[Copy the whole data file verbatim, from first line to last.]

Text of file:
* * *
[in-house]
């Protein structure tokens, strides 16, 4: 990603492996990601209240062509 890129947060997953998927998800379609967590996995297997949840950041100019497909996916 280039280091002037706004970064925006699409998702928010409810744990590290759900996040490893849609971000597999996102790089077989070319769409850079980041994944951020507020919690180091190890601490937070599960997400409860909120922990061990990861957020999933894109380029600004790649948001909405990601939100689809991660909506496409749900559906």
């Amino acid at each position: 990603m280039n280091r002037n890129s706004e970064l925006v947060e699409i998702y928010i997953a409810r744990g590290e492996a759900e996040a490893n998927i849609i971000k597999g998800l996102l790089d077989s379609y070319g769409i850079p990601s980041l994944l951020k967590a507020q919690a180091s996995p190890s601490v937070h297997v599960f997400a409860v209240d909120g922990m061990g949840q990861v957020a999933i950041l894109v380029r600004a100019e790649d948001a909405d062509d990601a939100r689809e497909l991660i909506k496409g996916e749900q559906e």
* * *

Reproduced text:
[in-house]
């Protein structure tokens, strides 16, 4: 990603492996990601209240062509 890129947060997953998927998800379609967590996995297997949840950041100019497909996916 280039280091002037706004970064925006699409998702928010409810744990590290759900996040490893849609971000597999996102790089077989070319769409850079980041994944951020507020919690180091190890601490937070599960997400409860909120922990061990990861957020999933894109380029600004790649948001909405990601939100689809991660909506496409749900559906």
């Amino acid at each position: 990603m280039n280091r002037n890129s706004e970064l925006v947060e699409i998702y928010i997953a409810r744990g590290e492996a759900e996040a490893n998927i849609i971000k597999g998800l996102l790089d077989s379609y070319g769409i850079p990601s980041l994944l951020k967590a507020q919690a180091s996995p190890s601490v937070h297997v599960f997400a409860v209240d909120g922990m061990g949840q990861v957020a999933i950041l894109v380029r600004a100019e790649d948001a909405d062509d990601a939100r689809e497909l991660i909506k496409g996916e749900q559906e």